June 9, 2015

Living la Vida Helix: Submitting Without Fear

Media & Entertainment

One of the common complaints I hear about centralized version control systems is that they are scary. With every commit being immediately visible there is a feeling that you may screw up everything for your co-workers. What’s worse is that you generally don’t have the power to clean up after yourself. How many of us have had to sheepishly go ask the admin to obliterate something?

With P4D (which we now call Helix Versioning Engine) becoming a proper DVCS, you now can manipulate history that has not yet been shared with other people. Than means you can commit to your heart’s content, and then sweep through later to keep just the interesting commits. It also means that if you accidentally submit something you can deal with it.

Just recently while doing some cleanup work in the Workshop I had just one of these cases. I’d like to walk you through what happened so that you can see how unsubmit and resubmit will help you.

Setting the scene

A user had reported that a number of files that I had added the day before had all of their line endings mangled. The files were already in the shared server, so I didn’t want to run p4 unsubmit there, and anyway I feel it is important for my failures to remain on display for all to see.

So I got to work updating the files.

 p4 fetch

Everyting was up-to-date. Next to find the files with the bad line endings.

grep -lIUr --color "^R"

I was lucky and it was just a handful of files. Thankfully turning Windows line endings into Unixones is a piece of cake with P4D.

p4 client -o | sed s/LineEnd: local/LineEnd: share | p4 client -i

Now to get the files synced with the correct line endings and submitted:

p4 sync -f 
p4 submit -d "Fixing up some busted line endings that snuck in"

All was well and good until I realized that in my excitement I’d mangled some solution files which probably wanted those '\R’s. Thankfully I hadn’t pushed, so I could quickly clean up my mess.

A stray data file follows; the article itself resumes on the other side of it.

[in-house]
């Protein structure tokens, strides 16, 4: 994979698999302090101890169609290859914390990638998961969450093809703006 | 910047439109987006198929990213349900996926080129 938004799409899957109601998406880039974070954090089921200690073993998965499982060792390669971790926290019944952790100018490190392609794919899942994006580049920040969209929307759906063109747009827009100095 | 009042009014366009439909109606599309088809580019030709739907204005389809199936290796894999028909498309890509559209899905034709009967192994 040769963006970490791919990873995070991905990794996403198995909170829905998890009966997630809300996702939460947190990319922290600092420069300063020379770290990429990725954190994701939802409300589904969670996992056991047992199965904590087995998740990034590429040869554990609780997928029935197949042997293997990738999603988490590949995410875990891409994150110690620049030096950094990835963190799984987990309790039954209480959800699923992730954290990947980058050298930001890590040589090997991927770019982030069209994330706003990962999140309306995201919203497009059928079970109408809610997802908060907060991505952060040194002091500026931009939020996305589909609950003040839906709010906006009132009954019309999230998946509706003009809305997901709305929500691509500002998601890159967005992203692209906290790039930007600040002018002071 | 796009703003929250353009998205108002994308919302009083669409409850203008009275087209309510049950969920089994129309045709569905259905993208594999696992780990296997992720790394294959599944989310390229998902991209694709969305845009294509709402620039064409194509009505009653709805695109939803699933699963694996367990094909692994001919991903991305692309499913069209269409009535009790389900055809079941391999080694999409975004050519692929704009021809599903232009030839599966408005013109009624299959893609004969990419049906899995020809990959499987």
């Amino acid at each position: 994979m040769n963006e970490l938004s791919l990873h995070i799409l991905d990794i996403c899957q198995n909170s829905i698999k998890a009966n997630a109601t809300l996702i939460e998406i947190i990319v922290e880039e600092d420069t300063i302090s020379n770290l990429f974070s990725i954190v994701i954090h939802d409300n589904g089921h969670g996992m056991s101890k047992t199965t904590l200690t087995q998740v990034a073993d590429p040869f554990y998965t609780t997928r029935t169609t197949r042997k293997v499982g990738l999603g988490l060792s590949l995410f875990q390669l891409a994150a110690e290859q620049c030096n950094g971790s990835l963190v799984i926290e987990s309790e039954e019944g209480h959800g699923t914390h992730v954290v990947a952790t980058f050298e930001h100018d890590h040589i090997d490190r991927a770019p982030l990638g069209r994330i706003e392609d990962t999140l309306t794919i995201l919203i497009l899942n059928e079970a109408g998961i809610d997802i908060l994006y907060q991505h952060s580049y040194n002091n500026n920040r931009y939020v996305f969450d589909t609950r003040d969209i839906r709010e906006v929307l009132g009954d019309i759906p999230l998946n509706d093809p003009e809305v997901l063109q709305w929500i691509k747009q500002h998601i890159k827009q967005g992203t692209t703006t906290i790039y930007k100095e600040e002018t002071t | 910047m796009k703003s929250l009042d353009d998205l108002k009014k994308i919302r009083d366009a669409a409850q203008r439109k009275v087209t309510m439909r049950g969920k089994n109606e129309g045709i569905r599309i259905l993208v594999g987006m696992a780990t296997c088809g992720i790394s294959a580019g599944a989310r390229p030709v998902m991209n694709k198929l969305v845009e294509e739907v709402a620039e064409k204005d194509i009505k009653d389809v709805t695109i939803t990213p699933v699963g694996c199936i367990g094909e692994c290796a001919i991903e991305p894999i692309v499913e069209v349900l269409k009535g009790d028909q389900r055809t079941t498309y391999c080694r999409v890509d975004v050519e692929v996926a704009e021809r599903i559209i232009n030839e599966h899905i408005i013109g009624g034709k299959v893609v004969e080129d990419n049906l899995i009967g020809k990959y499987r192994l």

p4 changes -m1
p4 unsubmit @12345

I identified my last change number, and then unsubmitted it. At this point I had all of my changed files in a shelf. In this case I had only one changelist, but I still decided to use p4 resubmit to apply the change. p4 resubmit makes it easy to reapply the changes in order.

p4 resubmit

This kicks me into interactive mode. Because there is a lot you can do with resubmit and I always forget the options, I hit '?' to see the list.

Specify next action ( l/m/e/c/r/R/s/d/b/v/V/a/q ) or ? for help: ?
The following actions are available:
c Modify the change description for this change
m Merge this change, then submit if no conflicts
e Merge this change, then exit for further editing
r Interactively resolve this change, then
submit if no conflicts
a Add (squash) this change into the next unsubmitted
change
s Skip this change and move on to the next
d Delete this change without submitting it
b Begin again from the earliest remaining change
l List the changes remaining to be processed
v View the current change in short form
V View the current change with full diffs
R Display the status of resolved and unresolved merges
q Quit the resubmit operation<
? Display this help.

In this case I wanted to resubmit all of the files except the solution files, so I selected e

That merged my change back in, but then dropped me back to the command prompt so I could further mangle the files. A quick revert got rid of the changed solution files, and then I used p4 resubmit -Re to resume the resubmit process.

p4 revert ....sln
p4 resubmit -Re

P4D submitted the change again, and cleaned up the shelf for me since I no longer needed it. With that tidied up I was ready to push and share my changes with the community.

p4 push

Sharing that broken change wouldn’t have been the end of the world, but I felt so much more in control being able to clean up those .sln files before pushing out my change. Ever wish you could undo a merge between branches? With p4 unsubmit you can. Helix Versioning Engine gives you a way to safely experiment, modifying history as need be to make sure the changes your coworkers see are the ones you want them to see.

Interested in trying it yourself? You’re just a download of our Helix Versioning Engine and p4 init away from being able to try this all yourself. If you’d like to push to a shared server the Workshop has been running 2015.1 since beta, and Helix Cloud is also using it. As always we’re here to help, so if you have questions, just shout!